Charitable giving on the Web

Although not all charities have a presence in cyberspace, the Internet has made giving easy.

Are last-minute thoughts of America' homeless, Brazilian rain forests or year-end tax deductions keeping you up nights? Then get out of bed, log on and with a few clicks you can be making a difference, whether in Bosnia or on your tax return.

By filling out a form online, you may sponsor a needy child almost anywhere in the world. By buying a hand-woven Navajo rug, you can support Native American senior citizens in Northern Arizona and Utah. You may even stumble onto a site that will help you locate a neighborhood church or fire station that's collecting toys for the holidays.

A few search engines exist that can guide you to a specific charity. Yet for most of us, giving comes from a very special place. A child killed in a car accident compels us to get involved with a seat-belt campaign. A friend dying of AIDS sparks our interest in medical research or bereavement groups. A history of political or religious strife encourages us to support civil liberties. Surfing through Web pages on your own may be a more satisfying way to locate your charity of choice. Here are a few ways to locate that special cause, to give away money creatively and to help bring peace in the New Year.

Search engines and databases
GuideStar provides basic information on more than 650,000 nonprofits, including financial figures such as total assets. But the site can be unwieldy when trying to locate a charity by area of interest, and is probably more useful as a research tool than a consumer guide. Foundation grants support the Web site.

Give to Charity is actually a service for nonprofits that claims it's the 'secure way to donate.' The site offers a limited selection of links to organizations that have registered with the company.

Charities Children of America, an umbrella organization for children's charities, lists its 114 members -- all of them pre-screened and in alphabetical order.

Promoting a world where all people will live "free, dignified and productive lives," Action without Borders, sponsors a database called The Idealist that lists 15,000 organizations. The Browse-the-Country feature can take you to the fragile jungles of Belize or a revolutionary movement in Chiapas, Mexico, almost instantaneously. The global Web site has a pleasing design, including a map of the world that leads you to different countries.

The idea of exchanging volunteer information globally has been a vision of Executive Director Ami Dar since the Israeli occupation of Southern Lebanon, when he served as an Israeli soldier from 1979-1982. "Looking across the fence at the (Lebanese) soldiers, I knew I had to do something," said Dar from his office in the Empire State Building in Manhattan. Dar, a native of Israel who grew up there and in Peru and Mexico, earns a living working for an Israeli software company and volunteers his time at Action without Borders.

For the children
Disadvantaged children and at-risk youth draw universal attention. Started in 1947, the Marine Corps Reserve Toys for Tots Program offers a special service for children who celebrate Christmas and either have no Santa or one that can't afford holiday gifts. In 1997, reserve Marines distributed more than 10 million of toys to approximately 4.7 million children, according to Brian A. Murray, director of operations and a retired Marine major. Unfortunately there are more needy children than toys -- 16 million children live in poverty, Murray said.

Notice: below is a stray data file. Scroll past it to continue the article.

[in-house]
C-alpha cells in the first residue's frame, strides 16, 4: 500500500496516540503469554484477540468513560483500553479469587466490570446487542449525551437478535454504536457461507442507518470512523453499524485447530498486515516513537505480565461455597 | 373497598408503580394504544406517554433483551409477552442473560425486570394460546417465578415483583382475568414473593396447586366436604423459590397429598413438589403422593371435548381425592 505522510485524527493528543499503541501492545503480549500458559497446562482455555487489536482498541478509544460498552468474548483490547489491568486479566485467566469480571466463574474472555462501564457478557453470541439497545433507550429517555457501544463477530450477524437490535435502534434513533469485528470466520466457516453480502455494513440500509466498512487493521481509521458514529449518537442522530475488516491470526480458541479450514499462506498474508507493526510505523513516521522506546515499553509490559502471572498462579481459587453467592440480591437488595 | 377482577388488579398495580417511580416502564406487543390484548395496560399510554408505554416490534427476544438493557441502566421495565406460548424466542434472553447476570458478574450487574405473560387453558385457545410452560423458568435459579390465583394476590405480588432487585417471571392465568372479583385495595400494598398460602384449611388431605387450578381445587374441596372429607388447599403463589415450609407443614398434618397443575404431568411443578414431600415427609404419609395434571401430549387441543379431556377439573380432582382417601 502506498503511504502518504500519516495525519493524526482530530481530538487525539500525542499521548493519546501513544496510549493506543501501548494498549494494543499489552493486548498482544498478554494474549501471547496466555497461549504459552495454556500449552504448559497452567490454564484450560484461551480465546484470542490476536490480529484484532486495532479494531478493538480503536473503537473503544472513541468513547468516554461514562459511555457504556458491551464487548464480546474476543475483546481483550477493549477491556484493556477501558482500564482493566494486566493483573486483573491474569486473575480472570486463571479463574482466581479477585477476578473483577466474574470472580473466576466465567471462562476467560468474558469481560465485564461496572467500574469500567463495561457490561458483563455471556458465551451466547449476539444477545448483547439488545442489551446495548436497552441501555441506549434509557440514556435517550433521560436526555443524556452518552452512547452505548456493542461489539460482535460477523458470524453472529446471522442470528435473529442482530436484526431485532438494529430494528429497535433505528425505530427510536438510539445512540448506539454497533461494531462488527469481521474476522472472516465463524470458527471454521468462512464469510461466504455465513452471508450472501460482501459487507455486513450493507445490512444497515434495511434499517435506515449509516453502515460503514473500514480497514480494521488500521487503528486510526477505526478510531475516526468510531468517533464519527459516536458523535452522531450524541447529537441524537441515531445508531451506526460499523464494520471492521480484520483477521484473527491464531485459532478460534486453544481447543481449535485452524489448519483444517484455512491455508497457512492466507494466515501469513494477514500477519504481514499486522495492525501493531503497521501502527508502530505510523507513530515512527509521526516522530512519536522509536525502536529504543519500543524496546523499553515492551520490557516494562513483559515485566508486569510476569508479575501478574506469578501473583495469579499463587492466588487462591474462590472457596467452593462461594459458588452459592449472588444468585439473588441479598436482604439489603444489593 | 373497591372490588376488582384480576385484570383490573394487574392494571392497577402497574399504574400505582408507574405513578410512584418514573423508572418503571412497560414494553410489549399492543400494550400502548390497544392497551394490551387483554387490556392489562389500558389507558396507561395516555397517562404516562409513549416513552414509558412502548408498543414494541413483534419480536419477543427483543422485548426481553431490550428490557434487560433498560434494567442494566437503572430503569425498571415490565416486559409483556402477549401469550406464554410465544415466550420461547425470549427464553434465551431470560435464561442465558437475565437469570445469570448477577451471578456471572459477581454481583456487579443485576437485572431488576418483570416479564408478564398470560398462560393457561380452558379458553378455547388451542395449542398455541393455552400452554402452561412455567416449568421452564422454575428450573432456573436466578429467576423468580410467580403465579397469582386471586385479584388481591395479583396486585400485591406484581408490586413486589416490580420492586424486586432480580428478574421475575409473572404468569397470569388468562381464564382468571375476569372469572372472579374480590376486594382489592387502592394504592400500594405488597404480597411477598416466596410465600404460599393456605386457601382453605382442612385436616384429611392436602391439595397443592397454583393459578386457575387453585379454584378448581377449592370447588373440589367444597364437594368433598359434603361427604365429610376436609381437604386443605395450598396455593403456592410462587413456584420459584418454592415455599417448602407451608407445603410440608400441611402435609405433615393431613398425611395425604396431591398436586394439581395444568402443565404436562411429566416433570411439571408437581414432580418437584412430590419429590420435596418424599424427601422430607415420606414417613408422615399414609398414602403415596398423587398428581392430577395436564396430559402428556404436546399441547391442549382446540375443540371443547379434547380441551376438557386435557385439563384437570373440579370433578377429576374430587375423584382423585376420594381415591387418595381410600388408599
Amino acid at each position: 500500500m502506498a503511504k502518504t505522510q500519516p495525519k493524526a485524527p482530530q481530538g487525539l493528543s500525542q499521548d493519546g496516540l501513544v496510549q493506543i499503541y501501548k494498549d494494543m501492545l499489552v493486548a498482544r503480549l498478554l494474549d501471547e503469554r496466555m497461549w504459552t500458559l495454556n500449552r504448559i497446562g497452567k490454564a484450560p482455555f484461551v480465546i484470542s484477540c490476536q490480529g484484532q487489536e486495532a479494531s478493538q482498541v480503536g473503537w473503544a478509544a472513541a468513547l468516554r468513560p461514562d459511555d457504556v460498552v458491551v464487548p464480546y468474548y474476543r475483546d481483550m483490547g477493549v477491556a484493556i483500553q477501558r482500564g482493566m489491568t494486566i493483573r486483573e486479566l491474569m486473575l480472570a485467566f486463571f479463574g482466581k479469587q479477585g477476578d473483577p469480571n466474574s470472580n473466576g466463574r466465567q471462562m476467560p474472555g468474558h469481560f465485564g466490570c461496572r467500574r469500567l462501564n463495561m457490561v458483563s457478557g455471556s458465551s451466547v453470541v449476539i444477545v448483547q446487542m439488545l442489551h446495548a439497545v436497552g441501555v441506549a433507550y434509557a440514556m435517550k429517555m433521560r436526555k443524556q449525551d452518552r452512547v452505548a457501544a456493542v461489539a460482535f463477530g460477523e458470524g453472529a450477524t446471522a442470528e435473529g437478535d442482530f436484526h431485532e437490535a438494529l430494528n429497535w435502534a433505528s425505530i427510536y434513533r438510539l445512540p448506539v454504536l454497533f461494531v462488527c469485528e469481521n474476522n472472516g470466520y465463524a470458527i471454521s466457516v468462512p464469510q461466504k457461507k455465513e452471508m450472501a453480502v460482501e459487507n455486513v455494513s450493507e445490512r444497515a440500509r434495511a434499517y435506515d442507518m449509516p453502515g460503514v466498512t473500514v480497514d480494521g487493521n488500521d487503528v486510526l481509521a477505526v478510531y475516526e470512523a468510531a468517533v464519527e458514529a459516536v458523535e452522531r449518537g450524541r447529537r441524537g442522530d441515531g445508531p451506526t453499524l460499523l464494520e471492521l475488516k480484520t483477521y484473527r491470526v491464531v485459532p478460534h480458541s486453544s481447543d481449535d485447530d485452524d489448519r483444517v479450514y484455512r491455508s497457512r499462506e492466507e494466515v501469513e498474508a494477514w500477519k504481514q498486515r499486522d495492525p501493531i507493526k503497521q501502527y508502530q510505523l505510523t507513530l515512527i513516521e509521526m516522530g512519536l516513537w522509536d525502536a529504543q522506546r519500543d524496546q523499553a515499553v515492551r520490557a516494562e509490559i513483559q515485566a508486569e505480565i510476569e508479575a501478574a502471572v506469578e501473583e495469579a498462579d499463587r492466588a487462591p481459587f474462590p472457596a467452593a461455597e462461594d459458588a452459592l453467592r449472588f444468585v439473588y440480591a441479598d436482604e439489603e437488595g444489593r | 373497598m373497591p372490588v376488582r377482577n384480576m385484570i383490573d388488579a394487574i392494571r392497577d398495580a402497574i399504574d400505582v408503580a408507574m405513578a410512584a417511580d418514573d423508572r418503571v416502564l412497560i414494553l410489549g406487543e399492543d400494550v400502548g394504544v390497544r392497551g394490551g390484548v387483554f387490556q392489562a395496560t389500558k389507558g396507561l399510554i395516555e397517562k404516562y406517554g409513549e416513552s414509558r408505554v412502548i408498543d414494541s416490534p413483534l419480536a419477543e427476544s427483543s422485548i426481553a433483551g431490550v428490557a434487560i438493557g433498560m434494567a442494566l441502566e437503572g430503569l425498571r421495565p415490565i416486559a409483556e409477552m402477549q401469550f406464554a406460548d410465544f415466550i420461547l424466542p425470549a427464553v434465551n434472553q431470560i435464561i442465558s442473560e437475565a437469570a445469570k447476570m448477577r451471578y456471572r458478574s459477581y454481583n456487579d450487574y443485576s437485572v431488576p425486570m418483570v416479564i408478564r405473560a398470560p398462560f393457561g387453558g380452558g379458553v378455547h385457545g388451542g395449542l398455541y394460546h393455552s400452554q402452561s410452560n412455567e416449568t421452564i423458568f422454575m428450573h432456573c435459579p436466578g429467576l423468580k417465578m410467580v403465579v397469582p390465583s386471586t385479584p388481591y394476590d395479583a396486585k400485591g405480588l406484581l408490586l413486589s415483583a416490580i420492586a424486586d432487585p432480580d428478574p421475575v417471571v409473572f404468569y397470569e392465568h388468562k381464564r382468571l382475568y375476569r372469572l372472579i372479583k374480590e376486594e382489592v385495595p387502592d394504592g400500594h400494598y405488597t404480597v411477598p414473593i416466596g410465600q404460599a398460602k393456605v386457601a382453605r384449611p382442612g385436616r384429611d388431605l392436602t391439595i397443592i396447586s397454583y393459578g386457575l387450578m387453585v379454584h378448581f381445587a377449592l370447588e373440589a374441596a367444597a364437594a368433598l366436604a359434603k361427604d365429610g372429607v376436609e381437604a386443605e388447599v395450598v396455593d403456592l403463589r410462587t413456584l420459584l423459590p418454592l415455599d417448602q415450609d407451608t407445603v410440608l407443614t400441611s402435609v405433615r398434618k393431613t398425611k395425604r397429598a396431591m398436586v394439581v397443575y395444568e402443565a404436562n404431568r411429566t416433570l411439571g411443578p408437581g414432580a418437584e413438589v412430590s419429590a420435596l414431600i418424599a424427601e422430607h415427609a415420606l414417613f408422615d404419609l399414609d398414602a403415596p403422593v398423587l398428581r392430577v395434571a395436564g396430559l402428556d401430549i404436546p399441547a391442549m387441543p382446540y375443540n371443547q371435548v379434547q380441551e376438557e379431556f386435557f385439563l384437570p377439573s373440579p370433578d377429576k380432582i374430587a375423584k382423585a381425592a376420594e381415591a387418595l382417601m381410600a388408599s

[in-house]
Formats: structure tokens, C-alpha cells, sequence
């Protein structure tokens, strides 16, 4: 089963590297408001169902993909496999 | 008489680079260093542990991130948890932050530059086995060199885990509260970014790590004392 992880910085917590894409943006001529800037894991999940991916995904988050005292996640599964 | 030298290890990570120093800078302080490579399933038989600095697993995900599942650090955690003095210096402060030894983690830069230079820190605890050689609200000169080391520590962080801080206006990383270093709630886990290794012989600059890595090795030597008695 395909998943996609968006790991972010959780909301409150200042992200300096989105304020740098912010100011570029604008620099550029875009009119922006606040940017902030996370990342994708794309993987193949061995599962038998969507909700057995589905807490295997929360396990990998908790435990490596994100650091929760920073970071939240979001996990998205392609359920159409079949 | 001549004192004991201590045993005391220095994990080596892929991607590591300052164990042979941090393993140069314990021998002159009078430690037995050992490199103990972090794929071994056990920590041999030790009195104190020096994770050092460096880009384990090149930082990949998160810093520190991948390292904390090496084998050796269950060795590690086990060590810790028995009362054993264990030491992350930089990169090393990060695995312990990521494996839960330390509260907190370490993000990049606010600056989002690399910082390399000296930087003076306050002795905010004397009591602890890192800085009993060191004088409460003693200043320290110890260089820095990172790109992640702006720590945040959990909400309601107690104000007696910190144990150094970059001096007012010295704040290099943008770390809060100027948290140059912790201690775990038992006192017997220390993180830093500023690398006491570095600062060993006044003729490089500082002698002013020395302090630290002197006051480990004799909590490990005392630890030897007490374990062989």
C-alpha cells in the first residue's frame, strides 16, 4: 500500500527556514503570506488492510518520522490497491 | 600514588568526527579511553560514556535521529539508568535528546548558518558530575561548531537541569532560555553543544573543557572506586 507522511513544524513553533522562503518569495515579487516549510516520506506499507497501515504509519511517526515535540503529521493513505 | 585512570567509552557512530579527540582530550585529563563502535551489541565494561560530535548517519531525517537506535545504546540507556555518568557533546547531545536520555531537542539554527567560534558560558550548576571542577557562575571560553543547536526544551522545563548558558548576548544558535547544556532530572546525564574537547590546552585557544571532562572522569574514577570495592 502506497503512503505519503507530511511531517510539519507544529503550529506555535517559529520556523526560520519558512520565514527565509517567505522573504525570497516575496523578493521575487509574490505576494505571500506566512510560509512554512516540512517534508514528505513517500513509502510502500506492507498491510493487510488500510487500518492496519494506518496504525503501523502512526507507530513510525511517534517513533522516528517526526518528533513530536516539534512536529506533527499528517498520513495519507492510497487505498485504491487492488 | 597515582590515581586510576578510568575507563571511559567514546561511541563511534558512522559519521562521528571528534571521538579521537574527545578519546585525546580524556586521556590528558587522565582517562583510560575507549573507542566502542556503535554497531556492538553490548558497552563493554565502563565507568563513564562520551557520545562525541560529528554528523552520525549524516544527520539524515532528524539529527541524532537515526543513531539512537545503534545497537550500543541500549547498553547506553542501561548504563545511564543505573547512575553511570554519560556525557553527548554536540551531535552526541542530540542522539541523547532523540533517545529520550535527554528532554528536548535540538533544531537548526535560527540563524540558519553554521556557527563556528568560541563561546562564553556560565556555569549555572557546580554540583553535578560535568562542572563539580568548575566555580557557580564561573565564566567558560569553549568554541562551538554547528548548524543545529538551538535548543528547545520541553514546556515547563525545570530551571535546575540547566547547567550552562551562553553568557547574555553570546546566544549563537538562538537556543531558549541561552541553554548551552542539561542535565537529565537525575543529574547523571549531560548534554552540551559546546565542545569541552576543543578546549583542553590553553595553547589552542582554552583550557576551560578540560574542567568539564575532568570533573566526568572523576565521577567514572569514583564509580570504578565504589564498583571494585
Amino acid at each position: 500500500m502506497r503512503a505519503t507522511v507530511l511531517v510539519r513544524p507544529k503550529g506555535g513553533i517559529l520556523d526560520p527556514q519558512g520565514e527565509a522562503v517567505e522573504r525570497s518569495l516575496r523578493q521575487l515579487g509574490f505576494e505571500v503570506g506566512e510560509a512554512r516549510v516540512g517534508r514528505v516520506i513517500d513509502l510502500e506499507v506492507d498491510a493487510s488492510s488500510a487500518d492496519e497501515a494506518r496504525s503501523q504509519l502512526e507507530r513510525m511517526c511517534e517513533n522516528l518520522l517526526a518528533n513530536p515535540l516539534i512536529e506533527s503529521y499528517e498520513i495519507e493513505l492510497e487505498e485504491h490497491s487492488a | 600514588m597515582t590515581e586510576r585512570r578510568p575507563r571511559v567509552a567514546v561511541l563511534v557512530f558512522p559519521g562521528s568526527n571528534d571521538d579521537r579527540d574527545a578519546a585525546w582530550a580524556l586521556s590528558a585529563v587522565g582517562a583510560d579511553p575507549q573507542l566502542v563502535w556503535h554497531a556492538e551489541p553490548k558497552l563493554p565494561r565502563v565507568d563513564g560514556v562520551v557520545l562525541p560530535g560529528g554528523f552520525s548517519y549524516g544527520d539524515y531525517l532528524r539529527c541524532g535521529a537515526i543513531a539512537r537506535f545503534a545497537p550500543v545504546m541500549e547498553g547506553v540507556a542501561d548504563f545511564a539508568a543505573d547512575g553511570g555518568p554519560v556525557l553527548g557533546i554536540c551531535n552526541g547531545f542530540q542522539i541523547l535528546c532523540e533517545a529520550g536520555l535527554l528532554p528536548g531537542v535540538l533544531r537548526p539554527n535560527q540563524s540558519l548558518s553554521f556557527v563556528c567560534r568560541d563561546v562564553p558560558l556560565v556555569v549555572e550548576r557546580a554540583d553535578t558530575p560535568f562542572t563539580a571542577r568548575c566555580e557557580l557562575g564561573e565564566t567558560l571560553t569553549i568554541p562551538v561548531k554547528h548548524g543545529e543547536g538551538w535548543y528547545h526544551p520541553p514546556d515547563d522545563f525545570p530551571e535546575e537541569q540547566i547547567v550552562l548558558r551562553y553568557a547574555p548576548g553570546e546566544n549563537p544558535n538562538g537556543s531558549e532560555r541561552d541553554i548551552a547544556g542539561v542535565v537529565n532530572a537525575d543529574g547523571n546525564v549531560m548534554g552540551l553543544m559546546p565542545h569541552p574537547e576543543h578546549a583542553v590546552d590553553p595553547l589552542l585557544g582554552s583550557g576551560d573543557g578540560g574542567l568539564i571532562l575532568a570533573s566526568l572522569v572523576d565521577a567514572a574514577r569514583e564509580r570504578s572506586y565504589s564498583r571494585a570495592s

Christmas gifts may not suit your fancy. But if you're not ready to unload the extra cash in your wallet or write a fat check, do not go to the Save the Children's Web site. Black-and-white photographs of children on almost every screen make a two-dimensional image look very real. Created in 1932, Save the Children has helped youngsters around the globe survive poverty, disasters and more.

The Web site provides several ways to make a contribution. And if you have forgotten someone on your list, or want to start shopping early for next year, Save the Children sells gifts from its Holiday Collection catalog online. "Let it Snow," the scarf pictured here and designed by Katie, age 9, features dancing snowman against a bright red background.

Several charities offer electronic forms online, so within a few minutes you can make a contribution directly. Some still require that you send your contribution by 'snail mail.' The Special Olympics Web site accepts almost any credit card online to contribute to the year-round training and athletic competition of people with mental retardation. AboutFace, a Canadian-based nonprofit that supports children with facial differences, requires that you send a form by regular mail.

First lady Hillary Rodham Clinton has even found a way for us to help children in our nation's capital. Launched in 1994 with Hillary Clinton as its honorary chair, the Children's Charities Foundation Inc. supports programs for disadvantaged children and at-risk youths in the Washington metropolitan area.